[V] Hindustan Lever

Blame it on Ramdev’s patanjali, FMCG Companies like Colgate and HUL have somewhat struggled over the past 2-3 years. In a snapshot, this is what HUL does:

In a middle income economy with a bourgeoning salaried class, this is what will continue to sell. Some of these products have become so iconic that people have started identifying the very product by its brand name. HUL is 67% owned by its foreign promoter and global conglomerate Unilever. The company operates with zero debt. Stock price has risen over 475% in the last 10 years (that’s an average price growth of 19.20% every year, which beats the performance of most fund managers).

In addition the stock paid dividend of Rs. 117.5 during the same period. This is on a stock price of Rs. 202 as it was ten years back. With the current demographics and consumption patterns of India, overall revenue and profitability for FMCG sector is surely going to increase. New entrants in the space have and may continue to put pressure on the margins HUL. Over time however, it is unlikely that a new entrant will be able to replace or dent the market leading position of HUL’s leading products.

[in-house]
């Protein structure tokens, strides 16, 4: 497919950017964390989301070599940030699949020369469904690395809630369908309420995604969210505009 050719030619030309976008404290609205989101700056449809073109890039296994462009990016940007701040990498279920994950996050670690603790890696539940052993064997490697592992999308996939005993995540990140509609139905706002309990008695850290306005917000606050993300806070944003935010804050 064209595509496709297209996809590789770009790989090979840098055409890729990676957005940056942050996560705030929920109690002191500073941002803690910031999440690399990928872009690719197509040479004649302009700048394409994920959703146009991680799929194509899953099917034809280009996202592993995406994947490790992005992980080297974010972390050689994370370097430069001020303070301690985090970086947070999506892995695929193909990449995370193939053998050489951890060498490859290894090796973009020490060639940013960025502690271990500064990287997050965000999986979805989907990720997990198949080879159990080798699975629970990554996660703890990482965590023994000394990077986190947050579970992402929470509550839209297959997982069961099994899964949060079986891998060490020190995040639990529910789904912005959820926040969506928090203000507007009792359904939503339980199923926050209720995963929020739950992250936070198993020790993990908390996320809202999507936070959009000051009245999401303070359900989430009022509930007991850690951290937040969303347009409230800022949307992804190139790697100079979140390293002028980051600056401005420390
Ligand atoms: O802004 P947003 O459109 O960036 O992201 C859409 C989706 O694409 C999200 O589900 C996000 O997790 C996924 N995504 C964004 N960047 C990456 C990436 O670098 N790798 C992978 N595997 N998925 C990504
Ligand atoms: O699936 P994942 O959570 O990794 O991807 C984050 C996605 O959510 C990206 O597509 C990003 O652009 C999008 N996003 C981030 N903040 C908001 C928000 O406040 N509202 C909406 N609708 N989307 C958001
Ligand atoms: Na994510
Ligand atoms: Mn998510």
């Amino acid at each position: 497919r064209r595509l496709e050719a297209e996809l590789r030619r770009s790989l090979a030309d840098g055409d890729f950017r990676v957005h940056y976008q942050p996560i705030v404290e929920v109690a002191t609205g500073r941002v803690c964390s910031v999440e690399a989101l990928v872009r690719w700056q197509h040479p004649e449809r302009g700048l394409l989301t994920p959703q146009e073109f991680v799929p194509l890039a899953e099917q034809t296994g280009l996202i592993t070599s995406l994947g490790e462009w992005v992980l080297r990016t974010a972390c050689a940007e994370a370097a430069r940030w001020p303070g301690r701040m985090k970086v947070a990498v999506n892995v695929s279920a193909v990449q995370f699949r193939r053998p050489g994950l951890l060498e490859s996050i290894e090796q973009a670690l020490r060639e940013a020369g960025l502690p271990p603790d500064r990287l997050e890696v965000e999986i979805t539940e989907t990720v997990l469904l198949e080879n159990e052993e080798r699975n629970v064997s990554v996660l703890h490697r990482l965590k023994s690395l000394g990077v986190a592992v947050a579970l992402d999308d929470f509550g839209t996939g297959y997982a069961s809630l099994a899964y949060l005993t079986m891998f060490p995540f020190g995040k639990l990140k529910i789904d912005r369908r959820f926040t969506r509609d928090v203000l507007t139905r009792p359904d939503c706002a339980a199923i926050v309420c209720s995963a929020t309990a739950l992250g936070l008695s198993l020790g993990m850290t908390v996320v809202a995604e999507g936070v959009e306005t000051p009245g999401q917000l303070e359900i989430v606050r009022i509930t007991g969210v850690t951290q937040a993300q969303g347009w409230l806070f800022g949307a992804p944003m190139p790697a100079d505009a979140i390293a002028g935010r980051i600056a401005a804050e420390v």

In past 10 years stock price is up 1100%. The figure becomes even more astonishing when you consider that this is despite the fact that over the past 2 years, the stock has fallen form Rs. 2100 to its current price of Rs. 1030. During this period the Rs. 85 stock of Lupin as it was 10 years back has paid out Rs. 46 as dividends.

Indian pharmaceutical companies make some of the cheapest drugs and sell it at extremely good margins in developed economies. That’s been the story for many years now. Net revenue from operations for Indian pharmaceutical companies has been growing between 18-24% CAGR over the last 10 years. Over the longer term this is unlikely to change. That said, after the recession of 2008, this story got repeated so much that pharma stocks almost attained the status of being infallible. So much so that if an investor had to necessarily park money overnight, he could have done that in any of the large pharma stocks. Funds, HNIs, retail and FIIs, everyone was pouring money here. In the past 2 years, in addition to a natural cooling down (and coming to reality) of valuations for the sector, a lot of negatives have happened. Primarily, change of regulations both in the U.S. (Lupin’s biggest market) and India with an increased focus on generics has significantly hurt margins for pharma companies. Increased protectionism in recent months particularly in the United States has also had a negative impact.